Are Oral Wills Valid in Florida?
Some states allow oral wills to be used in cases where a person is too sick or incapable of providing a will in writing. Also known as nuncupative wills, this simply involves the testator stating his or her wishes aloud rather than writing them. These wills would most commonly be created in situations in which a person is on bedrest and perhaps close to death.
However, it’s important to understand that these wills are not valid in Florida, which means even if a person without a will states his or her wishes verbally before death, the statements are not legally binding. Instead of recognizing these wishes, the state will either use the latest written copy of a will or apply intestate succession laws to determine how that person’s estate will be distributed among family members and other beneficiaries.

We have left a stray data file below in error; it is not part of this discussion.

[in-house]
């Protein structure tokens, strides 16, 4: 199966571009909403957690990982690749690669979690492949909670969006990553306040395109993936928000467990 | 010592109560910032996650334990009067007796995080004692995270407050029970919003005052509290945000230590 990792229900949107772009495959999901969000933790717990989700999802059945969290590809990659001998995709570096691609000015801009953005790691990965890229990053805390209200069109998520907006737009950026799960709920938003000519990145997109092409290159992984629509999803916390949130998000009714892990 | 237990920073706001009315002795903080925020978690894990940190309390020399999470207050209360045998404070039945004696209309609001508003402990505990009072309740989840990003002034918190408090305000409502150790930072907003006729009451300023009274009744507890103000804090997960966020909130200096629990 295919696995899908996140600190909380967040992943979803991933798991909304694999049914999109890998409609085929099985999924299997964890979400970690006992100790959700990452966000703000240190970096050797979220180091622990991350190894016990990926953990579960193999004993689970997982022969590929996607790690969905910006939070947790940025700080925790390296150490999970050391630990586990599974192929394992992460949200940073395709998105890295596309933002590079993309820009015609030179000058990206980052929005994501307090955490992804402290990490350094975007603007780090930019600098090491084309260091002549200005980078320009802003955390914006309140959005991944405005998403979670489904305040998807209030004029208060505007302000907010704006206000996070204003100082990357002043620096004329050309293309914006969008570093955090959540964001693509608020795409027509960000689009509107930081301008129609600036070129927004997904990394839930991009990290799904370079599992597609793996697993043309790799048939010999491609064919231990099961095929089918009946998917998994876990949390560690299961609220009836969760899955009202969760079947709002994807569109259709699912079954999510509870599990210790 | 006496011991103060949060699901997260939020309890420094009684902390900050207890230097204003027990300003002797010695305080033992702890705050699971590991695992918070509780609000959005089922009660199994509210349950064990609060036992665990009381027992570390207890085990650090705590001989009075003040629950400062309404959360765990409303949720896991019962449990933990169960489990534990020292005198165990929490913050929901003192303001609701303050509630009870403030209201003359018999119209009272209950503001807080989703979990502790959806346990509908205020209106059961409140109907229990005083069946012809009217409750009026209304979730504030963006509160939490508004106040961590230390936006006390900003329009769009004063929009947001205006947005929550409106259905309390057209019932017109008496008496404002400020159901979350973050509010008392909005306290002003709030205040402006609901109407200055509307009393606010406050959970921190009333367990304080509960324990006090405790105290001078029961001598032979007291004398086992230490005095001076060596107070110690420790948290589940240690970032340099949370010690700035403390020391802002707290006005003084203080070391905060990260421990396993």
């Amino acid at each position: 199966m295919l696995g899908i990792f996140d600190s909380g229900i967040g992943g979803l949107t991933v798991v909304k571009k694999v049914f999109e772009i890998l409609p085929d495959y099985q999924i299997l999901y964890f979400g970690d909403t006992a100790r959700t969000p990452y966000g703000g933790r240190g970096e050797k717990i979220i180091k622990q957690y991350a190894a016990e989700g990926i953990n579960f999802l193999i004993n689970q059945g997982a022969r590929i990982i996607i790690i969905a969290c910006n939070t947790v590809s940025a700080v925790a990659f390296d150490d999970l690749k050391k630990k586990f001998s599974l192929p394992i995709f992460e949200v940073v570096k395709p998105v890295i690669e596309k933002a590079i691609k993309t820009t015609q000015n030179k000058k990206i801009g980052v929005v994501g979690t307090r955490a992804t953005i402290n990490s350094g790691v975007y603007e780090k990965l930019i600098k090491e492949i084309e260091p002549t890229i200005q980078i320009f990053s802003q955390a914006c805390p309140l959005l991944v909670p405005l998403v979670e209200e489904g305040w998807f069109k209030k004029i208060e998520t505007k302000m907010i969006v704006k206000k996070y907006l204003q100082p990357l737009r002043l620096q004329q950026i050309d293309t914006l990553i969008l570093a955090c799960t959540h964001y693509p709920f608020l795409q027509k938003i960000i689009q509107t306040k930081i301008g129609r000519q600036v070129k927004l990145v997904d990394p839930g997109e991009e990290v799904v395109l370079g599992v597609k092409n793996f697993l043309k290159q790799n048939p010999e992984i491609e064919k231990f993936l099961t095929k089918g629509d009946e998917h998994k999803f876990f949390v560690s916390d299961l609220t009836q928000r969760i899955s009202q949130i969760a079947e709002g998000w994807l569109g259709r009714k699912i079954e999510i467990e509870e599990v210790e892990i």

This is yet another reason why it’s so important to create a will and update it regularly. Verbal instructions to change a will or distribute assets in a certain way will not hold up in court and are easily challenged by people who are unhappy with the contents of those instructions.
Florida may recognize oral wills, however, if they were made in one of the states that actually legally recognize these types of wills. But if you have residency and property in multiple states, your best bet is to have a will that complies with the estate planning laws in each of those states. This will help avoid confusion when it comes time for the will to be put through the probate process and examined for its validity.
If you have any additional questions about setting up a valid will, meet with an experienced Florida estate planning lawyer at the Charles Law Offices.